Input and/or output transformers are sometimes used on mic and instrument preamps - especially high-end preamps and DIs. So what do transformers do and why don't we use them?

Benefits of Transformers

The main benefit of a transformer-balanced input or output is that a transformer provides a perfect impedance balance - therefore good common-mode and RF (radio-frequency) rejection - allowing for a device that is less prone to noise and interference. In older equipment, transformers were also used for impedance transformation and as a source for low-noise gain, but modern low-noise circuits make this redundant.

Nowadays - whilst the common-mode and RF rejection benefits are important - a large part of the appeal of transformers in audio gear is the subtle saturation and EQ-effects transformers can impart on an audio signal - input and output transformers frequently give a piece of gear it's "signature sound" such as the "1073" and many other classics. These saturation effects transformers provide are nuanced but subjectively-pleasing and often cannot be replicated easily with EQ, compression, similar effects.


Downsides of Transformers

Transformer-based designs can use "clean"-sounding modern transformers that are designed to be more neutral or "vintage"-sounding transformers which "thicken" the sound and are responsible for some of the most iconic recordings ever - but the key is you cannot have both - you have to choose which transformer the preamp will use which determines its sound. And a transformer does not have any controls - you cannot determine "how much" or "how little" of the transformers' sound gets on your recordings - it's always there in circuit and it's always applying it's colouration. 

But even the "cleanest" transformer-based designs - in terms of frequency and phase linearity - cannot be as frequency nor phase-linear as a transformerless design. This is because transformers have inherent low-frequency and high-frequency roll-off by nature of their design. So whilst "vintage"-sounding transformer-based designs will dramatically increase the distortion and introduce frequency and phase non-linearities - even a "clean"-sound modern transformer-based design will not be able to achieve the linearity and transparency of a transformerless design.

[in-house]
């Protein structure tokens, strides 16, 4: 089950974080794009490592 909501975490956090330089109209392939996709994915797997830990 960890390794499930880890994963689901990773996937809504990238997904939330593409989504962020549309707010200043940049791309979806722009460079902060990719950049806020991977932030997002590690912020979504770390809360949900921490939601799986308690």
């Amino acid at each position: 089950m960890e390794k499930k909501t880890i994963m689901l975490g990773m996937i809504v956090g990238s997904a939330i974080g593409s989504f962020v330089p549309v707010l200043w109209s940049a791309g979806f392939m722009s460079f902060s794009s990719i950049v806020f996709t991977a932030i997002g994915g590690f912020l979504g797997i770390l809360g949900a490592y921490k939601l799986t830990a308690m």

Camden 500's Transformerless Design

So why don't we use transformers in the Camden 500? Well if we look at the two reasons why you'd want transformers - 1) common-mode rejection and 2) colouration/saturation - we find that Camden 500's transformerless design provides more flexibility and performance in both areas. 

1) Common-mode rejection - thanks to the Camden 500's unique topology - the Camden 500 achieves similar rejection ratios to most transformers with high-frequency rejection that surpasses most thanks to the careful discrete design and biasing of our analogue stages.

2) Saturation/Colouration - without the need for a transformer to achieve sufficient isolation - the Camden 500 can produce a more transparent, linear sound than is possible with most transformers. Transformers have "a sound" which may be to taste or may not be. But Camden 500 provides frequency- and phase- linear sound capture - the perfect neutral canvas for further processing. And that further processing is built-into the Camden with it's Mojo analogue saturation circuit.


Mojo - variable transformer-style saturation circuit

The subtle "saturation" effect transformers impart on audio is quite magical, mystical, and hard to replicate. Our Mojo analogue saturation circuit is our attempt at inducing the same subtle interactions that occur in transformer-based designs to produce a "thicker", "warmer", "bigger" tone in a controllable, variable way using all-analogue circuitry. We carefully studied and measured all of our favourite transformer-based designs to determine what was really happening - with an eye to recreate this magic in a less chaotic, more crafted manner.

The result is Mojo - a brand-new type of saturation circuit consisting of an array of filters and discrete second and third order harmonic generators that allow precise emulation of the saturation and frequency reinforcement behaviours of transformer-based designs... And beyond...

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